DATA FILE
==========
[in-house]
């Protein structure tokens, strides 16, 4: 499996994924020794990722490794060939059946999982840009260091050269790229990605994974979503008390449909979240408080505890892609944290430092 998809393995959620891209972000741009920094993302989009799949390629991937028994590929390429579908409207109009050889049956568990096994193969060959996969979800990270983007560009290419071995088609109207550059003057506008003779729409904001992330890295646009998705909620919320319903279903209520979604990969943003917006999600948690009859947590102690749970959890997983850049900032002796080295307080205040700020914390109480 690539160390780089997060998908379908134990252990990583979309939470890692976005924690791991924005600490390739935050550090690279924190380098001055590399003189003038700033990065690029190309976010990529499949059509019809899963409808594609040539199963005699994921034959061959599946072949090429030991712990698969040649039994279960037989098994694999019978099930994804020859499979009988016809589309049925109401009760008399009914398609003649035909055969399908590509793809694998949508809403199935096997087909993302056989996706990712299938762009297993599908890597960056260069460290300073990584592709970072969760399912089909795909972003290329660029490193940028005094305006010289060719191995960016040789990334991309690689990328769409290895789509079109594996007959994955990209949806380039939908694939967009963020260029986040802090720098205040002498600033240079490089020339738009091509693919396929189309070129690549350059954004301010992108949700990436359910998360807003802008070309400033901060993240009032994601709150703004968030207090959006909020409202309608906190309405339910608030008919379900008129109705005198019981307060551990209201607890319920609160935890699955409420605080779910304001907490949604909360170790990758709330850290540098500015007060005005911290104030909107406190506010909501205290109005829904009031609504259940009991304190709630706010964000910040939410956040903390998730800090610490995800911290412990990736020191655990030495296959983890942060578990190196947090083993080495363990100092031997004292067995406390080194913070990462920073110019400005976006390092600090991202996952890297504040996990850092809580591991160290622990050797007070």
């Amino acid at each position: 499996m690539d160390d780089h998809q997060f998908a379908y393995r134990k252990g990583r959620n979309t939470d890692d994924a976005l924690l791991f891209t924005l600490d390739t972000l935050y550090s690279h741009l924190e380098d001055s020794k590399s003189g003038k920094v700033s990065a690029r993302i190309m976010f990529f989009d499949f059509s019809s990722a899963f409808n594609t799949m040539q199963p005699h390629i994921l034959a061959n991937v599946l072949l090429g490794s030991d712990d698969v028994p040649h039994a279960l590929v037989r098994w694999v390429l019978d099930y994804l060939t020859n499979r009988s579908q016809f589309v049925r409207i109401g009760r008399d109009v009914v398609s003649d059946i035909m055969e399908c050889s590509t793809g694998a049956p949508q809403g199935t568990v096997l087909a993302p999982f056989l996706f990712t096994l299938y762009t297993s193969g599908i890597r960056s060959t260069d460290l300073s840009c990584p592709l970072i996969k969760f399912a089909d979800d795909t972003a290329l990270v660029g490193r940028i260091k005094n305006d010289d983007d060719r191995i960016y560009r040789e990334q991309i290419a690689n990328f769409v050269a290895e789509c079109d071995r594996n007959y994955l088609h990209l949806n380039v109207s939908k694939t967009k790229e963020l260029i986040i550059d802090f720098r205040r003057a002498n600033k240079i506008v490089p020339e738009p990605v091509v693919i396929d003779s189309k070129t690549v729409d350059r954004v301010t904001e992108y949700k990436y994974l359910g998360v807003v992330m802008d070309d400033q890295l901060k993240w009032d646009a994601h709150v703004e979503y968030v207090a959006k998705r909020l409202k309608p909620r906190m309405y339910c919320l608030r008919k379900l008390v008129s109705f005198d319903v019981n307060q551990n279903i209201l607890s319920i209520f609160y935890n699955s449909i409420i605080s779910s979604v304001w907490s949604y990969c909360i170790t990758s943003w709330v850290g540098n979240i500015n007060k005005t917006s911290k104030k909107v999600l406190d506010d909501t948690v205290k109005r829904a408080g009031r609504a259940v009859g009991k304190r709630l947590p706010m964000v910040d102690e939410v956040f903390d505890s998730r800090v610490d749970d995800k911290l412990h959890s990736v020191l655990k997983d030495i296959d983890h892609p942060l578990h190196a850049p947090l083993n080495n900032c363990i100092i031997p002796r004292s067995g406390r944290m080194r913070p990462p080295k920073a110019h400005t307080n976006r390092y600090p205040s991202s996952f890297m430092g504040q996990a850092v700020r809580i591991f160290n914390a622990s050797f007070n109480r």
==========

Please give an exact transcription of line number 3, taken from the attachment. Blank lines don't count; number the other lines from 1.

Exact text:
């Amino acid at each position: 499996m690539d160390d780089h998809q997060f998908a379908y393995r134990k252990g990583r959620n979309t939470d890692d994924a976005l924690l791991f891209t924005l600490d390739t972000l935050y550090s690279h741009l924190e380098d001055s020794k590399s003189g003038k920094v700033s990065a690029r993302i190309m976010f990529f989009d499949f059509s019809s990722a899963f409808n594609t799949m040539q199963p005699h390629i994921l034959a061959n991937v599946l072949l090429g490794s030991d712990d698969v028994p040649h039994a279960l590929v037989r098994w694999v390429l019978d099930y994804l060939t020859n499979r009988s579908q016809f589309v049925r409207i109401g009760r008399d109009v009914v398609s003649d059946i035909m055969e399908c050889s590509t793809g694998a049956p949508q809403g199935t568990v096997l087909a993302p999982f056989l996706f990712t096994l299938y762009t297993s193969g599908i890597r960056s060959t260069d460290l300073s840009c990584p592709l970072i996969k969760f399912a089909d979800d795909t972003a290329l990270v660029g490193r940028i260091k005094n305006d010289d983007d060719r191995i960016y560009r040789e990334q991309i290419a690689n990328f769409v050269a290895e789509c079109d071995r594996n007959y994955l088609h990209l949806n380039v109207s939908k694939t967009k790229e963020l260029i986040i550059d802090f720098r205040r003057a002498n600033k240079i506008v490089p020339e738009p990605v091509v693919i396929d003779s189309k070129t690549v729409d350059r954004v301010t904001e992108y949700k990436y994974l359910g998360v807003v992330m802008d070309d400033q890295l901060k993240w009032d646009a994601h709150v703004e979503y968030v207090a959006k998705r909020l409202k309608p909620r906190m309405y339910c919320l608030r008919k379900l008390v008129s109705f005198d319903v019981n307060q551990n279903i209201l607890s319920i209520f609160y935890n699955s449909i409420i605080s779910s979604v304001w907490s949604y990969c909360i170790t990758s943003w709330v850290g540098n979240i500015n007060k005005t917006s911290k104030k909107v999600l406190d506010d909501t948690v205290k109005r829904a408080g009031r609504a259940v009859g009991k304190r709630l947590p706010m964000v910040d102690e939410v956040f903390d505890s998730r800090v610490d749970d995800k911290l412990h959890s990736v020191l655990k997983d030495i296959d983890h892609p942060l578990h190196a850049p947090l083993n080495n900032c363990i100092i031997p002796r004292s067995g406390r944290m080194r913070p990462p080295k920073a110019h400005t307080n976006r390092y600090p205040s991202s996952f890297m430092g504040q996990a850092v700020r809580i591991f160290n914390a622990s050797f007070n109480r």